Scam of the day – June 15, 2016 – SEC fines Morgan Stanley a million dollars over a data breach

June 15, 2016 Posted by Steven Weisman, Esq.

For over a year, the Securities and Exchange Commission (FTC) has been actively enforcing the “Safeguards Rule” requiring investment advisers to implement policies and procedures to protect the privacy and security of the information of their clients.  In 2015, R. T. Jones Capital Equities Management paid $75,000 to settle SEC charges related to the theft of customer information in a data breach.  Now Morgan Stanley Smith Barney has just agreed to pay a million dollars to settle charges that it did not have proper policies and procedures in place to protect customer information resulting in the hacking of 730,000 customer accounts and theft of information including names, phone numbers, addresses, account numbers, account balances and securities holdings.

TIPS

Regardless of how careful you are about protecting your personal information, you are only as safe and secure as the places that have your personal information with the weakest security. Therefore it is critical whenever you do business with a company that will have sensitive personal information of yours that you inquire as the commitment to security of the company and what it does to protect your data.  In this particular data breach while the information itself should not directly result in identity theft, this type of information is often gathered by cybercriminals who use it to craft carefully worded and targeted spear phishing emails that lure their victims into either trusting the email and providing personal information used by the cybercriminals for purposes of identity theft or luring the victims into clicking on malware infested links in the emails that will enable the cybercriminal to steal all of the information from your computer and use it to make you a victim of identity theft.

Scam of the day – May 17, 2016 – Russian cybercriminal innovator sentenced

May 16, 2016 Posted by Steven Weisman, Esq.

Although you probably have not heard of Nikita Kuzman or the Gozi malware he created, Kuzman has dramatically changed the world in which we live.  Kuzman, a Russian with degrees earned in computer science at two major Russian universities invented the Gozi malware which was unleashed on an unsuspecting public in 2007.  This malware was among the first to be able to steal bank account related data including usernames and passwords from the infected computers of its victims and then use this information to steal money from the victims’ accounts.  Gozi infected more than a million computers throughout the world and was used to steal tens of millions of dollars from individuals, companies and even government agencies such as NASA.  However, what distinguishes Kuzman from other cybercriminals who have created similar types of malware is that Kuzman then created the business model for implementing the use of the malware by leasing the use of Gozi to less sophisticated cybercriminals, who would pay Kuzman a fee of $500 per week for the use of the Gozi malware which would send the stolen information to computers controlled by Kuzman who would, in turn, provide the data to the criminals spreading the malware so long as they paid their weekly leasing costs.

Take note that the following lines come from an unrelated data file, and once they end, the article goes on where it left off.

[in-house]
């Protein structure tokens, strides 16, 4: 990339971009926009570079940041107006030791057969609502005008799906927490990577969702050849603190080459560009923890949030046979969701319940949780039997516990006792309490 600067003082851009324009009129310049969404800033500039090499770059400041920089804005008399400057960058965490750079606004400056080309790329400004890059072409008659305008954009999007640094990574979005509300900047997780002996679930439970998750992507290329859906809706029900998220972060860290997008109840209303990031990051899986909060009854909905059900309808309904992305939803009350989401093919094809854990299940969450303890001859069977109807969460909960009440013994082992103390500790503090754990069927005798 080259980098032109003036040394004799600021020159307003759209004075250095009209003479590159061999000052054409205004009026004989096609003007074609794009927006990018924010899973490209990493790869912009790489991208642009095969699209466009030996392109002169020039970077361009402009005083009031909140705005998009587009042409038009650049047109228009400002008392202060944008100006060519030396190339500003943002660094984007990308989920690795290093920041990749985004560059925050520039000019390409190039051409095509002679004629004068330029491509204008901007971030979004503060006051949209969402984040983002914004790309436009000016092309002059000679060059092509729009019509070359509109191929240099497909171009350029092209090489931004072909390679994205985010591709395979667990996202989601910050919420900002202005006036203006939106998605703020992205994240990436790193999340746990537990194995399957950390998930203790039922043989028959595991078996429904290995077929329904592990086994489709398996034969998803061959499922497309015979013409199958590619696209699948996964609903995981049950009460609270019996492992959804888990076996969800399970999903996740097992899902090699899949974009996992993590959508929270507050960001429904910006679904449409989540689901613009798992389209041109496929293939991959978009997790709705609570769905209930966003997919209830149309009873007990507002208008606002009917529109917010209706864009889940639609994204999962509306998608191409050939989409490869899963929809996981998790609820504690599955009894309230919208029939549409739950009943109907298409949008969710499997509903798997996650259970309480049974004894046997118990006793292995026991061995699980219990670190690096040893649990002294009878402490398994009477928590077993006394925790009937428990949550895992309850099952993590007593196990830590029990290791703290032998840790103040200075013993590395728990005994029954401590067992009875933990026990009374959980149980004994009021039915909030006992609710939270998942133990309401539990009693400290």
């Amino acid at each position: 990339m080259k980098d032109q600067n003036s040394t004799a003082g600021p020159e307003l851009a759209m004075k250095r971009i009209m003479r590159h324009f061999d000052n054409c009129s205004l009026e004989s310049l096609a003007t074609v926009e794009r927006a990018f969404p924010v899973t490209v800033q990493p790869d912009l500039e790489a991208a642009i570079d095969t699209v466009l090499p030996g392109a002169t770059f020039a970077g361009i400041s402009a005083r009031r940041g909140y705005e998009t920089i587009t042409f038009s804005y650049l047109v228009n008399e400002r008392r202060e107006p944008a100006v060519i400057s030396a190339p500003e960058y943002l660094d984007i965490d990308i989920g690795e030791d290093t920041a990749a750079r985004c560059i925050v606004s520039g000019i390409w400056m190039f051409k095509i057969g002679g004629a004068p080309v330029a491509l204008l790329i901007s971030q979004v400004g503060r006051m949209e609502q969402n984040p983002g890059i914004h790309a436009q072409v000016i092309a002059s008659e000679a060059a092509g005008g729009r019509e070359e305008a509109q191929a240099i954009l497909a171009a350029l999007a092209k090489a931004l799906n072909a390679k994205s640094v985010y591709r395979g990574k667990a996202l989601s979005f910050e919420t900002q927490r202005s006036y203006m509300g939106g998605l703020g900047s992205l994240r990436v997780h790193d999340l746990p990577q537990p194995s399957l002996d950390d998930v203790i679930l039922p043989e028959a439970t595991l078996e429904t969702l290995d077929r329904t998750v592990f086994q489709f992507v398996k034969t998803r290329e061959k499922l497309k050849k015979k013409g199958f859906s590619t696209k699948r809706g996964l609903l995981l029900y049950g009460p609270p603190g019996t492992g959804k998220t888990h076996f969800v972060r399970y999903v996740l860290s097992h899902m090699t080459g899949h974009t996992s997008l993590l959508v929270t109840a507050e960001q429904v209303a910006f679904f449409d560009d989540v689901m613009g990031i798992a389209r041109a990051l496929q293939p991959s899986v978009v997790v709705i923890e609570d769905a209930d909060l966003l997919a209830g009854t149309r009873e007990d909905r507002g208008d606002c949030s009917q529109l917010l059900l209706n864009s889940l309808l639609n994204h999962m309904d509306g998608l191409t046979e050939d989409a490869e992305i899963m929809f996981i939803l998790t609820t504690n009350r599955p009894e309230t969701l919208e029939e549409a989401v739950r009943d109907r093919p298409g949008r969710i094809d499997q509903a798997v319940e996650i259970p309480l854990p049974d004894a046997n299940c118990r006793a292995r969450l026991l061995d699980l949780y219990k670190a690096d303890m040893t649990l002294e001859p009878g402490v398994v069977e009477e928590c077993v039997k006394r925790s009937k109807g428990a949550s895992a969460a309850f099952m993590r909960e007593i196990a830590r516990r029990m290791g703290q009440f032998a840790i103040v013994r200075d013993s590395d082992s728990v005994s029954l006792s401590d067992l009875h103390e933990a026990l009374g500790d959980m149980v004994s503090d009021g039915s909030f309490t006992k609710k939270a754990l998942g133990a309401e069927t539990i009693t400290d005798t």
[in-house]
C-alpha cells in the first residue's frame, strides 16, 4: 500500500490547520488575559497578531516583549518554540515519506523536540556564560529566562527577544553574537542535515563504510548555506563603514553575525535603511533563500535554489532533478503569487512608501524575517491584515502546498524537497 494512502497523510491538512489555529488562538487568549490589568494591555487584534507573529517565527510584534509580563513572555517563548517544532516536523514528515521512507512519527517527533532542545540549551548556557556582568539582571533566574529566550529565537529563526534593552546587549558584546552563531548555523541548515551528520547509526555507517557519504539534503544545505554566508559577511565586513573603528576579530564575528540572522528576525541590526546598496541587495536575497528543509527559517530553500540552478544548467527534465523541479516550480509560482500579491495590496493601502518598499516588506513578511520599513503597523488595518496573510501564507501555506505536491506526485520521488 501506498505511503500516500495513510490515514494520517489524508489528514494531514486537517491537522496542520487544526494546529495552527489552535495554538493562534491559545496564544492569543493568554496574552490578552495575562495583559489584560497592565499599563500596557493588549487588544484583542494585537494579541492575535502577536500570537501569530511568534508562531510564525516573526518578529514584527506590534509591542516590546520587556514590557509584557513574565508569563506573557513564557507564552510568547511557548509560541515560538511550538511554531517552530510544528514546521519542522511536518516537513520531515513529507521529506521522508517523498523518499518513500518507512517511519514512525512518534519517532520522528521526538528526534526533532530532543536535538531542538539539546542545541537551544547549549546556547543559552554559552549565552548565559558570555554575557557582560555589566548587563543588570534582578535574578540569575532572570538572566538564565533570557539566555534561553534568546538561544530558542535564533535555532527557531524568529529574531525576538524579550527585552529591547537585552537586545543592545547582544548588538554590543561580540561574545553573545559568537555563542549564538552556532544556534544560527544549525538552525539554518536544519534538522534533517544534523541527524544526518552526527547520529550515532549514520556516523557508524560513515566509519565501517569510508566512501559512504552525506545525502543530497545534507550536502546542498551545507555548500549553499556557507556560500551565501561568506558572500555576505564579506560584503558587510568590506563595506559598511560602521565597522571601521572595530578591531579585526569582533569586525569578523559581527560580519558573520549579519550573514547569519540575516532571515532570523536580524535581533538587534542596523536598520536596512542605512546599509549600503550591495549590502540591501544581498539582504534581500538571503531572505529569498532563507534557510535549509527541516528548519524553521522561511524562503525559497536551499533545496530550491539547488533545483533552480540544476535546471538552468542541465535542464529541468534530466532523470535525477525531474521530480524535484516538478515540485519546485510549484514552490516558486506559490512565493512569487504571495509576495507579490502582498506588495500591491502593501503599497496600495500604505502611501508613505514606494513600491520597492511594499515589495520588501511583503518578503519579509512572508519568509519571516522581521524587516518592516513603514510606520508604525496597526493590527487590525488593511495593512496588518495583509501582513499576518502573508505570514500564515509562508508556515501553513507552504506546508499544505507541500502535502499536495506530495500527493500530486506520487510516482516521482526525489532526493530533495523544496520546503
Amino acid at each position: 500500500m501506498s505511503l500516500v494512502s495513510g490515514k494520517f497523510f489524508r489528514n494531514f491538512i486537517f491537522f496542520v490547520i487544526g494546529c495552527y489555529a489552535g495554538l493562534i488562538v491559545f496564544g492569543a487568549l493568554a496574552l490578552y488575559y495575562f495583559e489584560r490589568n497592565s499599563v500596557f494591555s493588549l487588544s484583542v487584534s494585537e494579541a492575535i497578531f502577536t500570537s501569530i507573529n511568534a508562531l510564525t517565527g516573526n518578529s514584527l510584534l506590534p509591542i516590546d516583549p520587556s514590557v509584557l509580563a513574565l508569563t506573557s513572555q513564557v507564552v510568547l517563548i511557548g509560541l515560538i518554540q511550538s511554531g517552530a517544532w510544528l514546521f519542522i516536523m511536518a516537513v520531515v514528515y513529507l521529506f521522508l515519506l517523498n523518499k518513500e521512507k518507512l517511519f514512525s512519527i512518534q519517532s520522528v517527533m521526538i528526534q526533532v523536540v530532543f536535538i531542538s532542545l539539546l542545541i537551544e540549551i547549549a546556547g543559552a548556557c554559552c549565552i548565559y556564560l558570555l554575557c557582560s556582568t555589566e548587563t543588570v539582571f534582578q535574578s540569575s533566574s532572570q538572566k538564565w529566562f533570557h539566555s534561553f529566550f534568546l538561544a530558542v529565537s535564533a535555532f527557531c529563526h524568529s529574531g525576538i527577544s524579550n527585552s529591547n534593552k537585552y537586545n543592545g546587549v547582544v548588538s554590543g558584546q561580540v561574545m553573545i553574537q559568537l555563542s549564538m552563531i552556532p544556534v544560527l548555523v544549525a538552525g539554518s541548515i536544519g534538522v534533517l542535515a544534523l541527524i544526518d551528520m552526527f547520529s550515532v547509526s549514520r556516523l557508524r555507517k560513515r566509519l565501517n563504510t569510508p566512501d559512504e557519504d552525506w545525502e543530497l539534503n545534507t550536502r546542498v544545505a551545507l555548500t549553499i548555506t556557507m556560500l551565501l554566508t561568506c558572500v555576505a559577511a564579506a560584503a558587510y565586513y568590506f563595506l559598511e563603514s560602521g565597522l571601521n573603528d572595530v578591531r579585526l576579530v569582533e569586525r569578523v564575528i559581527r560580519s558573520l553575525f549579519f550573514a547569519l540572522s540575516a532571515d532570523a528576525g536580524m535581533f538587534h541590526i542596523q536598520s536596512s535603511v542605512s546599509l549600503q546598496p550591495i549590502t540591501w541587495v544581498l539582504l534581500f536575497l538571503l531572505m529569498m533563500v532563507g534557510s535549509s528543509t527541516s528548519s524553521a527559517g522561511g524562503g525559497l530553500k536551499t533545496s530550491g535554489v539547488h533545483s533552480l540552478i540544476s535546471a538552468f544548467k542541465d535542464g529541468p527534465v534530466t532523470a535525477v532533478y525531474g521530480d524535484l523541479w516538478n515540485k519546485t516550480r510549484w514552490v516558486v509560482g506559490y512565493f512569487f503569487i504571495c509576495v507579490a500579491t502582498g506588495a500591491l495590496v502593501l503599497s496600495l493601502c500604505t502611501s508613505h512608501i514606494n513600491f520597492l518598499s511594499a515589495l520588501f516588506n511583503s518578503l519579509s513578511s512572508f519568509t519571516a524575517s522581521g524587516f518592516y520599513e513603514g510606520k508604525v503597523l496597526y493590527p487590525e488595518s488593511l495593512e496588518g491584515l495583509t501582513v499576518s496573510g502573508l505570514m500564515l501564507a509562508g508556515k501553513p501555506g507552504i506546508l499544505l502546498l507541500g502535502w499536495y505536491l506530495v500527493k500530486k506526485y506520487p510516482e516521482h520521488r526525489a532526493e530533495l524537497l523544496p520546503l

According to Troels Oerting, the head of Interpol’s European Cybercrime Centre, there are only about a hundred cybercriminal masterminds like Guzman in the world today.  The proliferation of small and large scale computer crimes perpetrated against individuals, companies and government agencies is primarily accomplished by less accomplished cybercriminals who have purchased or leased the malware from innovators such as Kuzman who initiated this business model.  And like any business, the criminals who do create this malware also routinely provide tech support and updates for a price.

Kuzman was recently sentenced in the U.S. District Court for the Southern District of New York to various computer crimes and was required to pay a financial penalty of $6,934,979.  The prison sentence imposed was a mere 37 months of time served pending his trial.  The reason for this light sentence is that Kuzman because of his continuing cooperation with federal investigators regarding others charged with similar crimes.

TIPS

An important element of the story about the Gozi malware and other similar types of malware is that regardless of how sophisticated the malware is, it is useless until it is downloaded on to the computers of its intended victims and this is generally done not through complex software or technology, but rather by luring unsuspecting victims into clicking on links and downloading attachments in socially engineered phishing emails.  And just as the malware itself has gotten more sophisticated over the years, so have the psychologically compelling spear phishing emails used to spread the malware.  Malware tainted phishing emails formerly addressed to “Dear Customer” now come addressed to you by name and often contain sufficient personal information to cause victims to trust the emails and click on the tainted links.  The lesson is clear.  Trust me, you can’t trust anyone.  Never click on a link or download an attachment until you have absolutely confirmed that the email or text message sent with a link or attachment is legitimate.